ONSTAGE & BACKSTAGE: "You Were Wonderful! The Show Stinks!" Remembering Elaine Stritch's Sassiest Moments

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21 Jul 2014


The cast of The Ellen Burstyn Show, 1986

Megan Mullally became friends with Elaine during "The Ellen Burstyn Show." Ellen played Megan's mom and Elaine played Ellen's mom. When Megan starred in Young Frankenstein, she gave one of her opening night tickets to her husband and the other to Stritch. Megan remembers taking the final cast bows to wild applause and turning to walk offstage and get ready for the big swanky cast party. There was Elaine, who had somehow left the audience, gotten backstage and walked to the wings by the time the bows were over. Megan was standing in full costume with her gown and Bride-of-Frankenstein wig on when Elaine grabbed her and said, "Megan! You were wonderful!" Followed immediately by "The show stinks!" Megan was like, "Can't I take off my costume first?" If you want to hear this story live and hear Megan belt up a storm, get the full concert we did together! Here's a preview.

I only worked with Stritch indirectly when I wrote my very first opening number for the BC/EFA Easter Bonnet Competition. I re-wrote the lyrics to "Food, Glorious Food" and changed it into "Hats, Glorious Hats." The whole song featured lyrics about various hats on Broadway and all the performers did signature Broadway hat dances choreographed by a young upstart named Kathleen Marshall. After the non-stop hat references, there was a pause and Stritch walked onstage. I was conducting and I loved watching her know exactly how to work a crowd. As soon as she entered, she got crazy applause and she turned to look at the dancers, blank-faced, holding her stare forever until the applause died. She then turned around and got another laugh. She finally began her famous "Ladies Who Lunch" line and knew to pause after "Does anyone..." so she could receive another enormous laugh and applause. It added three minutes to the number and it was amazing. Watch

And finally, I've been doing non-stop deconstructions to lead up to my Deconstructing Broadway appearance in London August 10. On the day she passed away, I did a deconstruction of my favorite moments of hers from Company. Watch

Last Thursday, I had John Rubinstein on "Seth's Broadway Chatterbox," and I immediately asked him about his father, Arthur Rubinstein. For those who don't know, he was considered one best pianist in the world. Here he is playing one of my favorite pieces, Rachmaninoff Concerto number 2 in F Minor.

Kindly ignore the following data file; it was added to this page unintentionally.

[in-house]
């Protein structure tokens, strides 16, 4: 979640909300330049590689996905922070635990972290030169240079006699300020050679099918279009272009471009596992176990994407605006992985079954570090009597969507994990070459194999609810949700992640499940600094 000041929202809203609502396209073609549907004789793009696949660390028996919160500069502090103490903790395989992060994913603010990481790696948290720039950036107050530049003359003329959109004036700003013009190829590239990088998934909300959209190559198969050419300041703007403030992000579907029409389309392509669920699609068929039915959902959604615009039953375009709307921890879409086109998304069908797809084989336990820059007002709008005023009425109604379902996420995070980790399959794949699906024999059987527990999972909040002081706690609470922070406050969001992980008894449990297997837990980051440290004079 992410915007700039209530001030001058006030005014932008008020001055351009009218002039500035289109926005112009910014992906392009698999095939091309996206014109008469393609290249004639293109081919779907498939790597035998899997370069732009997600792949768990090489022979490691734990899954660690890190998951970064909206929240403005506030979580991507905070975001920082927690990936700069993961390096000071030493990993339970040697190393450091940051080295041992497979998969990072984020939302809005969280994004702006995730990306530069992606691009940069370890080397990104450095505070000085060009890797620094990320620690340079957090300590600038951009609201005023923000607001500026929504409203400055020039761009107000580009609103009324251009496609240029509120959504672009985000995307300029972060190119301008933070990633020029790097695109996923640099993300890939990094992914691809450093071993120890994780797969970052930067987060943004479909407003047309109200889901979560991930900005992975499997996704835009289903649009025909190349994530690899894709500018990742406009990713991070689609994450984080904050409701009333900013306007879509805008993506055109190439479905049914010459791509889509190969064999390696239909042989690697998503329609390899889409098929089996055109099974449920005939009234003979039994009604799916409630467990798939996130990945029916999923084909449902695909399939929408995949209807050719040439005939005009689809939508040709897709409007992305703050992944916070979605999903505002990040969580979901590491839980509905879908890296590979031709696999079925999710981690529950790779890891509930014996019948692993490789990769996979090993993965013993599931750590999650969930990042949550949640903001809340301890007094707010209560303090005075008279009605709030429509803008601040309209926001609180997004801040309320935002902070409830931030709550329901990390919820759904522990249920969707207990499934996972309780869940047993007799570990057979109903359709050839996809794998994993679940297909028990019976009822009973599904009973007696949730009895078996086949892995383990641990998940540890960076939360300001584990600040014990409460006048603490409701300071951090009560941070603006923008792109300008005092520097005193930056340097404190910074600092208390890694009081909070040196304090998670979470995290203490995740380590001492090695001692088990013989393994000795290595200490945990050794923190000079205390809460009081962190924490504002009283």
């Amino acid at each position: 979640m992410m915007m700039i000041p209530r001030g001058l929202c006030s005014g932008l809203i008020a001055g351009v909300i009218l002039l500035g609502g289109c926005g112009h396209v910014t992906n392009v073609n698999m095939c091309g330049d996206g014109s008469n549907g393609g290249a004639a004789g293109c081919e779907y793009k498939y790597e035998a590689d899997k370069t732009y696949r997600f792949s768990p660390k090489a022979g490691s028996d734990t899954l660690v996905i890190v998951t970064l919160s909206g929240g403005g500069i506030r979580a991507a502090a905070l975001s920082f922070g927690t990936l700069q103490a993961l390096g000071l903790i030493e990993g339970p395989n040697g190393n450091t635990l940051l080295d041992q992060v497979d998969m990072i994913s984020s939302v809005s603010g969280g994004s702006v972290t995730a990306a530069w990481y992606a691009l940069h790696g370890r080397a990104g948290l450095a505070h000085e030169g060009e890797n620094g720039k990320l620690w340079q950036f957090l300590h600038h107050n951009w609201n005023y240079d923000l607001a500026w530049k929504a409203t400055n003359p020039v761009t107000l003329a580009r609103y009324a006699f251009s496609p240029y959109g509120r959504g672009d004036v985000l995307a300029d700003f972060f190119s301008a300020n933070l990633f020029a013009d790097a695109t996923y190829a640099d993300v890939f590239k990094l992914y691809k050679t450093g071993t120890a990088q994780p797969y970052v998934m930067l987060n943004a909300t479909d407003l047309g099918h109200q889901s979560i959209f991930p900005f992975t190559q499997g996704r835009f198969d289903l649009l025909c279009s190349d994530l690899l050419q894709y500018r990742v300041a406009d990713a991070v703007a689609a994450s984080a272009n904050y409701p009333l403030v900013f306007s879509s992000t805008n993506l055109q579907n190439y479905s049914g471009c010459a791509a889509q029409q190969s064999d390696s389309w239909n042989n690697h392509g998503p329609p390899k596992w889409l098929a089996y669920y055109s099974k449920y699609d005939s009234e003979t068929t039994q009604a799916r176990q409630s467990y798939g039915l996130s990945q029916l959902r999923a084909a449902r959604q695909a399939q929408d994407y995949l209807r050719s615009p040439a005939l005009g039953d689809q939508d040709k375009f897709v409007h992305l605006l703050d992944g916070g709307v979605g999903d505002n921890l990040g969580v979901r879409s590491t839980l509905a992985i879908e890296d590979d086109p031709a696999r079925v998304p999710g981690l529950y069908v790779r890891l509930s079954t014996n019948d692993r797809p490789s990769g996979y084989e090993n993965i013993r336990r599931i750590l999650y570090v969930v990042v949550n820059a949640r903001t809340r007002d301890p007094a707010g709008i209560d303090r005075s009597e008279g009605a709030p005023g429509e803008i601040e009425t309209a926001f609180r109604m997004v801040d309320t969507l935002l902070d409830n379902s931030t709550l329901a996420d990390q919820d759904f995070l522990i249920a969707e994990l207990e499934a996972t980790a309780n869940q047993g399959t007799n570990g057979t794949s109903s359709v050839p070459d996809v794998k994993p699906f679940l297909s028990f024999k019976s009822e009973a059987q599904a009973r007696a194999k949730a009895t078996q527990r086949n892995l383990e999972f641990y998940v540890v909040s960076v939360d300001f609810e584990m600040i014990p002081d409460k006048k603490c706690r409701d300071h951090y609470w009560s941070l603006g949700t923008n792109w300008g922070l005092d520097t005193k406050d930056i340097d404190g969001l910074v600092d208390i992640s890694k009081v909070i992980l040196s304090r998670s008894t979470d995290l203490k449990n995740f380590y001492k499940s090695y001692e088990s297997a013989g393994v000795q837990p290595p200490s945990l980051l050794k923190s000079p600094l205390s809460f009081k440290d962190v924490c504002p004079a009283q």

Turns out, John was born when his dad was 60 years old! When John was a kid, he took piano lessons and his dad would have him perform for whoever happened to be visiting... AKA Bernstein, Stokowski and every single 20th-century classical music titan. Seriously! I asked John what these celebrities thought of his piano playing, and he said they enjoyed it as much as anyone who has to watch their friend's child perform for them. John felt he wasn't a great pianist but knew he was a good musician. He thinks now that he probably should have been a conductor. But one day when he was a teen, the famous conductor Stokowski heard him play the piano and suggested he play something from an orchestral score. Stokowski plopped down a giant score, with tons of staff lines and asked John to play it. (If you don't know, many of the instruments in an orchestral score are in different clefs, meaning you have the transpose them all as you play; the trumpet one step, the French horn five steps, the bass down the octave, etc.) John panicked and couldn't do it, and that's what scared him from ever being a conductor. He then decided he wanted to be an actor and didn't want to go to college. John's parents were completely against skipping school and took him their friend to talk sense into him.

Of course, in keeping with his childhood, their friend was none other than Sir Laurence Olivier. They all went out to eat and Arthur told Laurence that John intended to skip college and enter show business right away. He asked Laurence to give him some advice, AKA convince him to go to school. Well, instead of extolling the virtues of a good education, Sir Olivier instead turned to John and simply said, "Hit the streets, boy!" Backfire! Here's John telling that story


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